Small molecule inhibitors of GEF-mediated GTPase signaling

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Ras and Rho-family GTPases regulate multiple cellular processes, including development, growth, motility, intracellular trafficking, gene expression, and the cell cycle1,2. Moreover, dysfunction of these GTPase are correlated with several human diseases (e.g., cancer, neurodegeneration, bacterial pathogenesis)3-5. Like all GTPases, Ras and Rho GTPases cycle between active (GTP-bound) and inactive (GDP-bound) states. Guanine nucleotide exchange factors (GEFs) regulate GTPase activation, driving the exchange of GDP for GTP in response to a variety of physiological and pathological extracellular signals1,2. Thus, GEFs are therapeutic targets; however, small molecule inhibitors require hydrophobic pockets for binding which are not typically found on GEFs (or  GTPases). Only recently have novel binding pockets on GEFs and GTPases been discovered6,7. In this light, the current newsletter explores small molecule inhibitors of Ras (N-, H-, K-Ras) and Rho (RhoA, Rac1, Cdc42) GEFs that inhibit through direct binding.

Rho GEFs

Trio is a multi-domain Rho GEF that activates RhoA, RhoG, and Rac. Trio’s C-terminal domain (TrioC) activates RhoA while the N-terminal domain (TrioN) activates RhoG and Rac8. Using peptide aptamer screening, the first Rho GEF inhibitor, TRIPa (Trio inhibitory peptide a), was discovered. This inhibitor binds TrioC’s Rho GEF domain (TrioGEFD2)8 and inhibits the catalytic activity of TrioGEFD2 and Rho activation in COS cells co-expressing TRIPα and TrioGEFD28 (Table 1). Peptide aptamer screening also discovered TRIPE32G, the first inhibitor to the oncogenic Rho GEF Tgat (Trio-related transforming gene in ATL tumor cells)9. TRIPE32G inhibited Tgat’s GEF activity and transforming activity in Swiss 3T3 fibroblasts (Table 1). Subcutaneous injection of fibroblasts co-expressing Tgat and TRIPE32G decreased the presence of tumors and delayed tumor development and weight in nude mice9. The Rho GEF LARG (leukemia-associated Rho GEF), a G-protein-regulated, RGS (regulators of G-protein signaling)-domain containing GEF10 is inhibited by the Y16 compound. Y16 suppressed the interaction of LARG with RhoA by binding to the DH-PH junction of LARG (Table 1). Y16 also inhibits RhoA's interaction with two other RGS domain-containing GEFs, p115 RhoGEF and PDZ RhoGEF. In MCF-7 breast cancer cells, Y16 inhibits growth, migration, and invasion10.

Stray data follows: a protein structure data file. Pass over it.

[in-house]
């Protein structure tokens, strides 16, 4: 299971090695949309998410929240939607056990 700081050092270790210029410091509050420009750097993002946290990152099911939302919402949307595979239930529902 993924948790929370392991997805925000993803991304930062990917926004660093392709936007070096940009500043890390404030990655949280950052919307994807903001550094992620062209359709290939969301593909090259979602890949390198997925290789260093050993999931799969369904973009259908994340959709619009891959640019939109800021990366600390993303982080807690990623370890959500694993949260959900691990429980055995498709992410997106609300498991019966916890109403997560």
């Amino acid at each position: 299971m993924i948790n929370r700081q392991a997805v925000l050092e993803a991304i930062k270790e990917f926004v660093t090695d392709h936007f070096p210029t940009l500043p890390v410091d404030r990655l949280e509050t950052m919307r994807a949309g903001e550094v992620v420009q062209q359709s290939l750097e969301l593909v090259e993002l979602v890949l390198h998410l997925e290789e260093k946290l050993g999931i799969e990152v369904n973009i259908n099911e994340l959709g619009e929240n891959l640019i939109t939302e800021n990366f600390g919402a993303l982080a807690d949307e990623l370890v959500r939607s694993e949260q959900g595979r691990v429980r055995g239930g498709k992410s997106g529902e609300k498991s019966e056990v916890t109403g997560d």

Ras GEFs

Activating Ras mutations are associated with ~30% of all human cancers. Although the need for GEF-mediated activation of constitutively-active Ras mutants remains unclear, Ras GEF inhibitors remain an active research interest7. The most studied Ras GEF is SOS1, a multi-domain protein with a catalytic domain consisting of a Ras exchanger motif domain and cell division cycle 25 homology domain, both necessary for Ras activation. These domains contain a catalytic and an allosteric site for binding of Ras. The catalytic site binds GDP-Ras and stimulates exchange of GDP for GTP7,11,12. A recent virtual screen for small molecule inhibitors directly targeting the catalytic site offered several promising candidates13.